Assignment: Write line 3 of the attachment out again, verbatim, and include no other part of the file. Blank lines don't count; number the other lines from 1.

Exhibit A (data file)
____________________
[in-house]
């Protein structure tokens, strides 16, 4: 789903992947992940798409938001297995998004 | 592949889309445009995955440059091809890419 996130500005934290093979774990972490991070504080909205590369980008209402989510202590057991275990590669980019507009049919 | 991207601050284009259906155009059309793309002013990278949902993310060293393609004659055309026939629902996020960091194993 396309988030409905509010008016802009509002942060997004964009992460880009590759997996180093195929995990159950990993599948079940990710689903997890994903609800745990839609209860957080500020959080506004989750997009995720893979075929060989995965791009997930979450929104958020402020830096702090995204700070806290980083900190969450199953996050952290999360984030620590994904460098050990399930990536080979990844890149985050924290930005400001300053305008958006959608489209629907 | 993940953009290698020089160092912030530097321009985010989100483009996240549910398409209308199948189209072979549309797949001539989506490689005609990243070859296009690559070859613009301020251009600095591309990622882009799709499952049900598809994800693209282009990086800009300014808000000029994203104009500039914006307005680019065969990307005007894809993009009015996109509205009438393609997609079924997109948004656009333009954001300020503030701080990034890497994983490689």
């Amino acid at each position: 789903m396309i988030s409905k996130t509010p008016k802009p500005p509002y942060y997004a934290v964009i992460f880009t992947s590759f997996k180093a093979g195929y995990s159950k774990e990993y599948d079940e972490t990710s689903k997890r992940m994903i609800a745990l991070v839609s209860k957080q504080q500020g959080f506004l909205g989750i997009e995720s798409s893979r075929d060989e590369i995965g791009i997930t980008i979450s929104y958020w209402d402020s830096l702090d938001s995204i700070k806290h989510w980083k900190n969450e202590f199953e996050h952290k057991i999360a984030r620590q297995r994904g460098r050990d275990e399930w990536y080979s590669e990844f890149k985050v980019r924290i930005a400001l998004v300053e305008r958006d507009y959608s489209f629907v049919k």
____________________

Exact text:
């Amino acid at each position: 789903m396309i988030s409905k996130t509010p008016k802009p500005p509002y942060y997004a934290v964009i992460f880009t992947s590759f997996k180093a093979g195929y995990s159950k774990e990993y599948d079940e972490t990710s689903k997890r992940m994903i609800a745990l991070v839609s209860k957080q504080q500020g959080f506004l909205g989750i997009e995720s798409s893979r075929d060989e590369i995965g791009i997930t980008i979450s929104y958020w209402d402020s830096l702090d938001s995204i700070k806290h989510w980083k900190n969450e202590f199953e996050h952290k057991i999360a984030r620590q297995r994904g460098r050990d275990e399930w990536y080979s590669e990844f890149k985050v980019r924290i930005a400001l998004v300053e305008r958006d507009y959608s489209f629907v049919k």